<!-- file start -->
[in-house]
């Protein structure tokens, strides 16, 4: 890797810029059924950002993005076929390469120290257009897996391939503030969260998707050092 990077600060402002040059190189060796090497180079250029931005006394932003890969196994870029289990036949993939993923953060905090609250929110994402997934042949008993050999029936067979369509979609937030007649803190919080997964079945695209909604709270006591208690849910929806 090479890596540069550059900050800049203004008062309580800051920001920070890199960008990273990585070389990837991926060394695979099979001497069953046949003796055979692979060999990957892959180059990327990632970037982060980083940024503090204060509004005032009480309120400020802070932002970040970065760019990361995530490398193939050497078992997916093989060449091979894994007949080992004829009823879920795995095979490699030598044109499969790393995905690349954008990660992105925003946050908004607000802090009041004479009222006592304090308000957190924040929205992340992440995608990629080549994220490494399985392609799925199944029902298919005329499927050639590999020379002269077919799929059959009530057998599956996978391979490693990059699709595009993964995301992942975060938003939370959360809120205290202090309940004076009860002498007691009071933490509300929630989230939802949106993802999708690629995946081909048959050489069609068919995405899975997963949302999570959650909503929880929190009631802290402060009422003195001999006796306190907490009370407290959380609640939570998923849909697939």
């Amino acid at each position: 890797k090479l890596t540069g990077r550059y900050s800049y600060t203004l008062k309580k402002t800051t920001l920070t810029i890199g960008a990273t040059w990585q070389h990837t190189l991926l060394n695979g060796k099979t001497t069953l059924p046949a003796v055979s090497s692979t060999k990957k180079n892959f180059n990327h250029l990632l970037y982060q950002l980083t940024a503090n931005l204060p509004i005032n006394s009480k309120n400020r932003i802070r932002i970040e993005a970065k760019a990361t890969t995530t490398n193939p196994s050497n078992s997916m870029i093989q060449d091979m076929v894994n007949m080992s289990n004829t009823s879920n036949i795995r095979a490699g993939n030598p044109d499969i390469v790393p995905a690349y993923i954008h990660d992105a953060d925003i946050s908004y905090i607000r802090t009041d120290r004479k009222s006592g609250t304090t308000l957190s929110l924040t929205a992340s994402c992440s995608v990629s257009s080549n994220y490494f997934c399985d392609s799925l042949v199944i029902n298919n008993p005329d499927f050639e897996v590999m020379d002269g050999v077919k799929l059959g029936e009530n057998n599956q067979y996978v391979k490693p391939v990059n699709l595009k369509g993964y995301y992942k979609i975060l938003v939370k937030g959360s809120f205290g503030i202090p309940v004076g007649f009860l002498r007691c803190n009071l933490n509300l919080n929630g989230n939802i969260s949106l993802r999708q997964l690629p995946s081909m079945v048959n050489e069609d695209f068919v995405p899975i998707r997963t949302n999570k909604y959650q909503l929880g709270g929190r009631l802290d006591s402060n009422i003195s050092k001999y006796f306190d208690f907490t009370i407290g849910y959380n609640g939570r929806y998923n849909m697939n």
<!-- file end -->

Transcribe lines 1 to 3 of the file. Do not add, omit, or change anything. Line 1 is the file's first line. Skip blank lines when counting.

[in-house]
């Protein structure tokens, strides 16, 4: 890797810029059924950002993005076929390469120290257009897996391939503030969260998707050092 990077600060402002040059190189060796090497180079250029931005006394932003890969196994870029289990036949993939993923953060905090609250929110994402997934042949008993050999029936067979369509979609937030007649803190919080997964079945695209909604709270006591208690849910929806 090479890596540069550059900050800049203004008062309580800051920001920070890199960008990273990585070389990837991926060394695979099979001497069953046949003796055979692979060999990957892959180059990327990632970037982060980083940024503090204060509004005032009480309120400020802070932002970040970065760019990361995530490398193939050497078992997916093989060449091979894994007949080992004829009823879920795995095979490699030598044109499969790393995905690349954008990660992105925003946050908004607000802090009041004479009222006592304090308000957190924040929205992340992440995608990629080549994220490494399985392609799925199944029902298919005329499927050639590999020379002269077919799929059959009530057998599956996978391979490693990059699709595009993964995301992942975060938003939370959360809120205290202090309940004076009860002498007691009071933490509300929630989230939802949106993802999708690629995946081909048959050489069609068919995405899975997963949302999570959650909503929880929190009631802290402060009422003195001999006796306190907490009370407290959380609640939570998923849909697939």
């Amino acid at each position: 890797k090479l890596t540069g990077r550059y900050s800049y600060t203004l008062k309580k402002t800051t920001l920070t810029i890199g960008a990273t040059w990585q070389h990837t190189l991926l060394n695979g060796k099979t001497t069953l059924p046949a003796v055979s090497s692979t060999k990957k180079n892959f180059n990327h250029l990632l970037y982060q950002l980083t940024a503090n931005l204060p509004i005032n006394s009480k309120n400020r932003i802070r932002i970040e993005a970065k760019a990361t890969t995530t490398n193939p196994s050497n078992s997916m870029i093989q060449d091979m076929v894994n007949m080992s289990n004829t009823s879920n036949i795995r095979a490699g993939n030598p044109d499969i390469v790393p995905a690349y993923i954008h990660d992105a953060d925003i946050s908004y905090i607000r802090t009041d120290r004479k009222s006592g609250t304090t308000l957190s929110l924040t929205a992340s994402c992440s995608v990629s257009s080549n994220y490494f997934c399985d392609s799925l042949v199944i029902n298919n008993p005329d499927f050639e897996v590999m020379d002269g050999v077919k799929l059959g029936e009530n057998n599956q067979y996978v391979k490693p391939v990059n699709l595009k369509g993964y995301y992942k979609i975060l938003v939370k937030g959360s809120f205290g503030i202090p309940v004076g007649f009860l002498r007691c803190n009071l933490n509300l919080n929630g989230n939802i969260s949106l993802r999708q997964l690629p995946s081909m079945v048959n050489e069609d695209f068919v995405p899975i998707r997963t949302n999570k909604y959650q909503l929880g709270g929190r009631l802290d006591s402060n009422i003195s050092k001999y006796f306190d208690f907490t009370i407290g849910y959380n609640g939570r929806y998923n849909m697939n």